Coaching spotlight: Phillip Lolley
Age: 55 (born 5/19/54)
College: B.A. from Livingston aka West Alabama (psychology), 1977; M.A. from Livingston (psychology), 1981.
Playing career: He was a successful pitcher in college. He threw a no-hitter as a freshman in 1974.
•Auburn, various roles (current)
•North Jackson High, head coach (1988-98)
•Stevenson High, head coach (1984-87)
•Demopolis High, defensive coordinator (1982-83)
•Warrior Academy, head coach (1978-81)
•Choctaw Academy, secondary (1977)
I've never asked him about this. I will.
Previous Auburn experience:
He's been here a while now. He has been a high-school liaison, an NFL liaison and a secondary coach.
Lolley definitely is a old-school guy. He's the oldest coach on staff and, one could argue, has made the longest trek to get here. He spent the first 21 years of his career coaching high-school ball.
Here's where it gets interesting. During his days at North Jackson High, Lolley was known as one of the most calculating and aggressive coaches in the state. He was paranoid. He went to great lengths searching for ways to annoy opponents. I've never had this corroborated, but Lolley told me he once tried to paint the NJHS visitors' lockers pink. The principal wouldn't allow it.
He was an in-your-face guy back then. In his mind, football wasn't a game for creativity. It's a place where brawn and intensity earn the real rewards. He ran simple sweeps and belly plays. He dared opponents to man up.
He won the 1993 4A state championship using that kind of approach.
Since his arrival at Auburn, though, I think Lolley has evolved in many respects. He's still extremely country and sounds like a drill instructor when he speaks. Lolley doesn't have an "inside" voice. Taping his interviews doesn't require much positioning, you might say.
Still, I don't hear him cuss. I've seen him yell at players many times, but he does it in an instructive way. I don't see him berate people for the joy of crushing a kid's psyche. If reports are true, Lolley had no problem getting negative during his high-school days.
As a secondary coach, Lolley is into intricacies. You know how Jeff Grimes and Curtis Luper examine the big picture with their players? Lolley talks about turning hips too early, placing hands in the correct place, learning to "look off" quarterbacks by looking one way and watching another. He's all about details and repetitions. Like I said: Lolley is old school.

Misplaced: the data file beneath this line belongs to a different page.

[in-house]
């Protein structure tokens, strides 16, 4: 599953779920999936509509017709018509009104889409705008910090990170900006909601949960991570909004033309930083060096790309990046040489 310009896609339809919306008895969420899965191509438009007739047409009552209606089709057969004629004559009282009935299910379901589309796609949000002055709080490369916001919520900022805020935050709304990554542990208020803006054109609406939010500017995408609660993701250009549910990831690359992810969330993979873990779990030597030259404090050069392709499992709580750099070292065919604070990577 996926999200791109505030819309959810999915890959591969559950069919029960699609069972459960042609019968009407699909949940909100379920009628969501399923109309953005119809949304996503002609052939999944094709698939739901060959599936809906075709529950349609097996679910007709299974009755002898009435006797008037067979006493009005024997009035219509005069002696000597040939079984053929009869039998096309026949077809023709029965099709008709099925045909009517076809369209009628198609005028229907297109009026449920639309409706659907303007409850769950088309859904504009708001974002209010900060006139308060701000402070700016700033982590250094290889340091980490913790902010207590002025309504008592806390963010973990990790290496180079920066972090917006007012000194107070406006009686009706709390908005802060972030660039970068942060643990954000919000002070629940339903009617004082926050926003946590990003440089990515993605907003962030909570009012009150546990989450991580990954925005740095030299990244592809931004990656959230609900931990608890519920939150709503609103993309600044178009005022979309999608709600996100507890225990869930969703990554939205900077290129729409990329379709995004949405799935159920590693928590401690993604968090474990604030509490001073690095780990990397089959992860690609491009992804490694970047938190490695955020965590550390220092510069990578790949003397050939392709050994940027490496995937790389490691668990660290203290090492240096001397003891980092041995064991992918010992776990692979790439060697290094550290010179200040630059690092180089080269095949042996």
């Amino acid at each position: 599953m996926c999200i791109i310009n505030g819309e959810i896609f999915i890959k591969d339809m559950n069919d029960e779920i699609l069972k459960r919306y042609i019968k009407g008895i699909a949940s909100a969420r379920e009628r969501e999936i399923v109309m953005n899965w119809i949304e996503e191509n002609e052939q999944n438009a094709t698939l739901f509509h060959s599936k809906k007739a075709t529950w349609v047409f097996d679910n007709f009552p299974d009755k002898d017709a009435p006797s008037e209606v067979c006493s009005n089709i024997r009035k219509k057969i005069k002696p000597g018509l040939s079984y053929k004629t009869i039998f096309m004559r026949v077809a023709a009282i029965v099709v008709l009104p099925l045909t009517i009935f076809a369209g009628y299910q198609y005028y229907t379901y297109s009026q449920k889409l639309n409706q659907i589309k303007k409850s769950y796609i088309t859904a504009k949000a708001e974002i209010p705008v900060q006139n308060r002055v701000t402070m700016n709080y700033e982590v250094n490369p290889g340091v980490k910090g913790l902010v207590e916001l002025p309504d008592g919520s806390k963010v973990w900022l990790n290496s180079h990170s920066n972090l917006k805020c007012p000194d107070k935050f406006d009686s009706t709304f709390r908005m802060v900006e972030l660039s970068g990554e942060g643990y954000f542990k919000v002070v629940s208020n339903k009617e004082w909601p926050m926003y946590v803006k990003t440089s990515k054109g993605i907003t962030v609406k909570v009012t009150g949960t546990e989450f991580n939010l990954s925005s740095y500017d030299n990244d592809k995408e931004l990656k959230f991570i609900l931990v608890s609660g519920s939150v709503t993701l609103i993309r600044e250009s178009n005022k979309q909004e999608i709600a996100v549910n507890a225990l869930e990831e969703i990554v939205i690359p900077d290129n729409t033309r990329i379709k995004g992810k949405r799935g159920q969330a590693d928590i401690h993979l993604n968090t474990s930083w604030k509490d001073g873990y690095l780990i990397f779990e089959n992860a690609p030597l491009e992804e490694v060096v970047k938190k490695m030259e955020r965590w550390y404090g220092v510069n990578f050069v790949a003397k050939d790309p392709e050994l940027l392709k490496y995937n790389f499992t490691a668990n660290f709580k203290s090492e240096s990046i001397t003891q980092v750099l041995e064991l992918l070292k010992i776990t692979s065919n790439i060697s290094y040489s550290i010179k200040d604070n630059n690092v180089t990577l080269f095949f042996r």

For all that energy, you know, Lolley still is a pro's pro. I don't hear him cuss. He probably praises his players too much. Any criticisms he has, Lolley preserves them for closed-door sessions with the players themselves.
He lives by what I'd call an armed-forces code. He gets to work early and works through his list of tasks. When those tasks are completed, he works ahead. That's a big reason why Gene Chizik likes Lolley so much. Lolley's hard-edged approach provides an ideal complement to many of the new-school guys Chizik has assembled.
Lolley is respected by high-school coaches throughout the state, which makes him a valuable commodity to the Tigers' recruiting enterprise. There's nothing artificial about Lolley. He worked his way up through the ranks. He's not pious. The conversation he'd hold (and the tone he'd use) would be the same whether it's Jay Gogue or an AISA assistant coach asking for suggestions.
His loyalty also is worth noting. He's not in coaching for the money or the fame. If Lolley finds a place he likes, he stays. He spent 10 seasons at North Jackson. He's now heading into his 11th season with the Tigers.
When Tommy Tuberville
Photo credit: Todd Van Emst/Auburn University
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